Taking the stress out of docking your boat
Taking the stress out of docking your boat
The process of docking a boat is recognised as being a stressful task for some. So much so that there’s plenty of advice out there – tips, step-by-step guides and YouTube clips – on how to master the task and come to a realisation that it’s not so difficult after all.
First piece of boat docking advice…take it slow and don’t be afraid to stop, pull back, and circle around to try again. Place your fenders ahead of time and have your docking lines ready to tie off as soon as you’re close to the dock.
The highly regarded discover boating site includes a seven step “how to dock your boat” guide that imparts wisdoms such as: prepare dock lines on your bow and stern and attach fender; line up your approach and survey the docking area; judge the current, wind and water conditions; use intermittent acceleration when approaching the dock; navigate into the boat slip or turn to come alongside the dock, etc. There’s the opportunity to absorb all these suggestions by watching a YouTube clip on this website.
Best practise around how to tie a boat to a dock is also outlined on the discover boating site.
Dock Boxes Unlimited offers 10 easy tips designed to make you better at close-quarters maneuvering and docking. Master these and chances are you’ll become an all-around better boater too. In abbreviated form the list includes advice such as…
- Put safety first. Be sure to look around before docking and make sure that no hands are between bulkheads, seawalls or pilings… and that mooring lines aren’t wrapped around hands, legs or feet.
- Communicate to the crew how you intend to dock.
- Reduce your windage in heavy winds (particularly in a small boat)
- Turn the wheel before applying power when docking a single-engine boat – not during or after.
- Apply short bursts of power, instead of steady power.
- Approach the dock faster than you are willing to hit it.
- Kill the engines until all the lines are secure. Keep the engine on so you can manoeuvre as necessary.
- Touch the wheel with twin inboards.
- Be afraid to stop and start over.
- Wait for a slip to open by blocking other through-traffic. Instead, find a place to drop anchor or temporarily tie up.
The Markel Insurance website says the key to successful docking can be found in a 45-degree angle - approach the dock at that angle and switch between gears. This will make it easier to aim for a certain spot and bring the boat in close to the dock. Then, when you are about 100 feet from the pier, turn the controls away from the dock, allowing your boat's back end to swing in toward the dock. Then switch the gear into neutral to use the boat’s momentum to push the boat alongside the dock. Next, turn the wheel toward the pier. Put the gear in reverse and give the engine a little throttle. This will push the back end of the boat to the pier. Put the gear back in neutral allowing the momentum again to push the back end alongside the pier. There you go!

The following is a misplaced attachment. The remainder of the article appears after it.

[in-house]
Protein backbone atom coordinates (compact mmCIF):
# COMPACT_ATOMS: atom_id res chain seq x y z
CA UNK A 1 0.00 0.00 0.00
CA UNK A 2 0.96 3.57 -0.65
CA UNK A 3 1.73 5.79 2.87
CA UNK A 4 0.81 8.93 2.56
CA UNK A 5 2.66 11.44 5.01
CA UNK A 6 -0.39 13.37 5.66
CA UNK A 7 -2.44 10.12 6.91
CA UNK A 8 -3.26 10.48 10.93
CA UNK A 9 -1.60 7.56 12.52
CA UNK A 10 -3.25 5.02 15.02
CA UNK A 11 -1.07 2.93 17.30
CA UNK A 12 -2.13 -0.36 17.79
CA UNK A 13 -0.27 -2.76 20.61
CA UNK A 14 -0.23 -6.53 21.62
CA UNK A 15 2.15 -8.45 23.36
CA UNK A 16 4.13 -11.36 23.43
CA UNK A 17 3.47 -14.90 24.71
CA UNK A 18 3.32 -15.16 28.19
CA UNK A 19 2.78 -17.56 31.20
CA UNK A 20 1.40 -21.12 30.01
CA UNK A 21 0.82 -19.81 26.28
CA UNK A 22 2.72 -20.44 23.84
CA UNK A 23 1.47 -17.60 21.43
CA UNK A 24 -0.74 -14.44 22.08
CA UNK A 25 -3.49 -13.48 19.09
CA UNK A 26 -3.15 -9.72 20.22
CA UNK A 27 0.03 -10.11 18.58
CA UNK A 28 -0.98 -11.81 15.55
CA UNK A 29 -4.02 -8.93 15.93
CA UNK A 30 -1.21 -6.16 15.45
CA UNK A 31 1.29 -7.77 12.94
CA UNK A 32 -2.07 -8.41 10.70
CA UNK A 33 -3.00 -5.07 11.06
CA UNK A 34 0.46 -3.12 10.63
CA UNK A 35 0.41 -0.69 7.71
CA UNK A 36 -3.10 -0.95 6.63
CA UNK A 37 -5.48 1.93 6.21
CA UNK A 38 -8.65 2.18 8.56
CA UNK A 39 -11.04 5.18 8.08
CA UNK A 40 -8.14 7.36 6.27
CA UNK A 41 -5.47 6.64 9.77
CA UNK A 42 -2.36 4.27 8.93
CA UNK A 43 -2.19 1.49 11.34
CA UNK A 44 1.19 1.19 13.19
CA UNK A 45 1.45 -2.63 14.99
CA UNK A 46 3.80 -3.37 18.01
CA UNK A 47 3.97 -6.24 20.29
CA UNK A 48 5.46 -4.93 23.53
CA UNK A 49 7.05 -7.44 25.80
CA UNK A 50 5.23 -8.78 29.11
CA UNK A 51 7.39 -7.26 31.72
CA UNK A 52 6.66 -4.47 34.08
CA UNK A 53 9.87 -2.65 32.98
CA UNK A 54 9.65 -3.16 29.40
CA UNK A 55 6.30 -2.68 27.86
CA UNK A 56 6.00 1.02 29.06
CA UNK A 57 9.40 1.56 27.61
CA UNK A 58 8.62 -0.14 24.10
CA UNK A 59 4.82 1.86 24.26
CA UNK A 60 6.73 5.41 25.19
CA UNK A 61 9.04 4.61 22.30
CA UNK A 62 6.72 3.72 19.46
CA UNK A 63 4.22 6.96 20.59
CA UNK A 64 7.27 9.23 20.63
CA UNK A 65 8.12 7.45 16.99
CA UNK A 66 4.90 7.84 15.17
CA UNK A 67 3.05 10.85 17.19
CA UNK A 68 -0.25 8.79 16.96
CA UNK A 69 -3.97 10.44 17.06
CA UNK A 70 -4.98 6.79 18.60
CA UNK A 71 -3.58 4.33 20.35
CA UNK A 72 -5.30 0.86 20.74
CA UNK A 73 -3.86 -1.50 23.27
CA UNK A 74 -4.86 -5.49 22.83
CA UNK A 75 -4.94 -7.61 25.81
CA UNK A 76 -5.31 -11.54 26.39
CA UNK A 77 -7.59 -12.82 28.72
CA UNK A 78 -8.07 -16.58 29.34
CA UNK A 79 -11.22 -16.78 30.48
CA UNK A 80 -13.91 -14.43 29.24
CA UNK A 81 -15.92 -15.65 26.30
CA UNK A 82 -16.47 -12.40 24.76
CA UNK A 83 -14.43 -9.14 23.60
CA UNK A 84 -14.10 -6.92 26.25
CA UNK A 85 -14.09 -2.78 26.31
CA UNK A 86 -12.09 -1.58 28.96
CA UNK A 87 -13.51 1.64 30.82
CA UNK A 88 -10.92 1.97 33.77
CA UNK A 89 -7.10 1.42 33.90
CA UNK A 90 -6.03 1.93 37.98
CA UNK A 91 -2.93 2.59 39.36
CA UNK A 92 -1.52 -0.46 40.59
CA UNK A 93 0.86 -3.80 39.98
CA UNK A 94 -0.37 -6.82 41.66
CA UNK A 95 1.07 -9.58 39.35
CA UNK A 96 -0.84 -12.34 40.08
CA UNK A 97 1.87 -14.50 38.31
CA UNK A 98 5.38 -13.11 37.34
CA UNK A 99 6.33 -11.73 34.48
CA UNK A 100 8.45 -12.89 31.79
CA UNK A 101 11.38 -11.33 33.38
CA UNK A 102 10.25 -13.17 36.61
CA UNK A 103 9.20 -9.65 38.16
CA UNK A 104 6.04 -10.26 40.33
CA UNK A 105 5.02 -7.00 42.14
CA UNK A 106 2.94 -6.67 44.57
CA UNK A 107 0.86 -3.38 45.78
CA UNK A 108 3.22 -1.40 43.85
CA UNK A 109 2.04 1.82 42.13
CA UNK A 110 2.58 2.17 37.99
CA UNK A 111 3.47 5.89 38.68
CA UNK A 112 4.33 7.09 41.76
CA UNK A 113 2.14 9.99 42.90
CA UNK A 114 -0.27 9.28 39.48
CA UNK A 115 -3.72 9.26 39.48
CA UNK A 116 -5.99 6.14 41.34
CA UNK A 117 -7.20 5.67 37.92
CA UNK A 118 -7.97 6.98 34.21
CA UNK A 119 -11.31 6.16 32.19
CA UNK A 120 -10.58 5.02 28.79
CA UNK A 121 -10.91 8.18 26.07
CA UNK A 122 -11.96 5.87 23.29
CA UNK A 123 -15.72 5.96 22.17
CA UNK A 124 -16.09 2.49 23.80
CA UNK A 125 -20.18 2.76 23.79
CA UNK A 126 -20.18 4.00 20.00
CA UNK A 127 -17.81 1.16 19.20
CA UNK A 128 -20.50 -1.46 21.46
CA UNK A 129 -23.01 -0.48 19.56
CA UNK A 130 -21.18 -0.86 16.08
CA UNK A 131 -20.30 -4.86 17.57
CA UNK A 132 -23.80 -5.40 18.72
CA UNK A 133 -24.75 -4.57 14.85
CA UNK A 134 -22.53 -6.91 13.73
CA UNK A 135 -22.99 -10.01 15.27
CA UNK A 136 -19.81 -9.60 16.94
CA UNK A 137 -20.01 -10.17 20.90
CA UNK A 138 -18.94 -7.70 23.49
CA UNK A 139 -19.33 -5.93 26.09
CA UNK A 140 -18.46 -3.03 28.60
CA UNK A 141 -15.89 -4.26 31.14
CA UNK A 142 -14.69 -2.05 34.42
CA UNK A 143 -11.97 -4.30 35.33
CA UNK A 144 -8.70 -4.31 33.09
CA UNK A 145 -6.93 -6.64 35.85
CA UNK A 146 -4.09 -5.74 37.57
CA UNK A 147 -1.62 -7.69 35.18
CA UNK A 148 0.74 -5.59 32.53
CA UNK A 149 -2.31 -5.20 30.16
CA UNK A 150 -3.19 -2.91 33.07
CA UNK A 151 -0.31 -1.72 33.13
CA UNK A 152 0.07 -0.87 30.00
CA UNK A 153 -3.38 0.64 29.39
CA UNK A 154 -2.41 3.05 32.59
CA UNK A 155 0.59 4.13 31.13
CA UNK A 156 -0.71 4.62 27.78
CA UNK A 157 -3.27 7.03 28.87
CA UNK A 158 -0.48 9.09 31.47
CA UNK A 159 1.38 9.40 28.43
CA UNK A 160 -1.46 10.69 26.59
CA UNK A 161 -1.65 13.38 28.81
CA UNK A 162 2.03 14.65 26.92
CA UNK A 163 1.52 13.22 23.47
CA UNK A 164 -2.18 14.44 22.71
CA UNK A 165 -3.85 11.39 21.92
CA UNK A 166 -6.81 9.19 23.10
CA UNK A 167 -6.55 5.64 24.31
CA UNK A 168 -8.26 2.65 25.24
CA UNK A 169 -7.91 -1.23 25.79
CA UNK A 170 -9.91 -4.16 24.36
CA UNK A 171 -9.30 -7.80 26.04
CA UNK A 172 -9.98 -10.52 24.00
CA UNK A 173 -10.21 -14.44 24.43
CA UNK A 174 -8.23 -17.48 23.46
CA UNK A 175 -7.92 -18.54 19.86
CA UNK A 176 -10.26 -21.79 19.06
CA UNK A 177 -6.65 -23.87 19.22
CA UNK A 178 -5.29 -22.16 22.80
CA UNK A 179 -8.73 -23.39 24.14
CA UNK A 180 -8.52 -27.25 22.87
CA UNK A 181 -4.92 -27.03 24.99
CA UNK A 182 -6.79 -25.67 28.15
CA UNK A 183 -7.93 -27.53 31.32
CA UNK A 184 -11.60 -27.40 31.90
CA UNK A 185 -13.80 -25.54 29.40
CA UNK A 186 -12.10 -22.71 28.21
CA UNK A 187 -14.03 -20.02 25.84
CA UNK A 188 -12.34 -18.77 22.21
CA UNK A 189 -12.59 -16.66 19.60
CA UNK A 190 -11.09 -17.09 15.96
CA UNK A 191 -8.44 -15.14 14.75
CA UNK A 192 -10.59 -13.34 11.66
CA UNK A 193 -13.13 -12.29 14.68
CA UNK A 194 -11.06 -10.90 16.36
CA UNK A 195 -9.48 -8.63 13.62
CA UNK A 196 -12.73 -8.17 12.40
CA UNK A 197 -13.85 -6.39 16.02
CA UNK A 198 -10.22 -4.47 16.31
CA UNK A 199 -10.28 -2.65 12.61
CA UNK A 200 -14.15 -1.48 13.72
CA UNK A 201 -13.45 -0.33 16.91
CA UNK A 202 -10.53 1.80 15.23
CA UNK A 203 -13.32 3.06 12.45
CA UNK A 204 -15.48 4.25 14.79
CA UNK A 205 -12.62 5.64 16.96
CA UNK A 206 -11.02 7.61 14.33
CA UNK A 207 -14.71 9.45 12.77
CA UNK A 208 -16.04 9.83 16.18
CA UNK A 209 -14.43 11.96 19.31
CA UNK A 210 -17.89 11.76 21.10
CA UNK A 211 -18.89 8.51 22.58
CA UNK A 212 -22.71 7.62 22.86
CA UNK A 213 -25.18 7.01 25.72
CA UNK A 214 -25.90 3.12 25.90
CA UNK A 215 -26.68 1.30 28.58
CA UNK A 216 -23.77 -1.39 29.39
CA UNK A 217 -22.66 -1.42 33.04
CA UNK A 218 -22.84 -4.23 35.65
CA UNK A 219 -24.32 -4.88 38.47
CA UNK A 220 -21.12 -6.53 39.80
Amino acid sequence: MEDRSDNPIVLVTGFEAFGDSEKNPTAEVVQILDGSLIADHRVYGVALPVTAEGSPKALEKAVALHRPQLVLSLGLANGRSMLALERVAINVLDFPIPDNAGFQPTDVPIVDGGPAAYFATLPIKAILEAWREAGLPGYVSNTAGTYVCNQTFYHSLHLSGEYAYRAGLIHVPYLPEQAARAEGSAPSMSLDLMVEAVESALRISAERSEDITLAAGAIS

Another tip from this source…Not sure whether to make your approach into the wind or current? Approach into whichever force is greater as this will help you maintain control. The team at Boating Magazine agree. “When docking in a tough spot, wind and current — coupled with knowledge of how they affect your boat — plus situational awareness can serve you better than an army of deck hands”.
It’s worth paying a visit to Boating Mag as this website link offers 12 docking (and securing your boat) tips. In a snapshot, this sage advice includes:
- The first line to toss is the spring line, with the loop fed through the boat’s cleat
- Learn how to make a reversing propeller your best friend
- Minimal throttle, simply idling in gear, is the best speed for virtually every docking situation
- Your boat can’t just be tied tight. You have to allow for the rise and fall of the water lest the boat be left hanging by its lines at low tide or pulled under by its lines at high tide.
The Sideshift website, meanwhile, takes a novel approach to the docking topic… practise in the supermarket with a grocery cart! Why? Because a boat moves more like a grocery cart than a car; boating is all about moving on an axis. Also suggested is clear communication with the crew and knowing your boat and the wind.
“The effects of wind when docking can’t be understated. They can be subtle or significant, and there’s no substitute for experience. A wind or current behind you can cause you to go over your mark. A wind or current against you can mean that you need more momentum to finish docking. Make a habit of noting the direction and intensity of the wind, and observing its effects on your boat,” the Sideshift team advises.
Sideshift has made it their business to know plenty about making docking easier. Available for purchase are the Sideshift bow and stern thrusters, designed as the ultimate in fail-safe control.
The Chubb website also has plenty of value to add to this topic. Pointers include approaching the dock against the current, if possible, as this will give you more control over the boat’s motion. Good communication is key.
“Approach the dock with a plan, communicate it to those onboard, and clearly delegate any tasks you would like them to perform. Assign these tasks – like who will handle each line – and the order in which you want them done well in advance. Ensure your crew can hear you from where you will be giving commands.”
Have a read of all the advice available on the websites mentioned above and chances are docking a boat will soon be a skill you master, on par with parallel parking.
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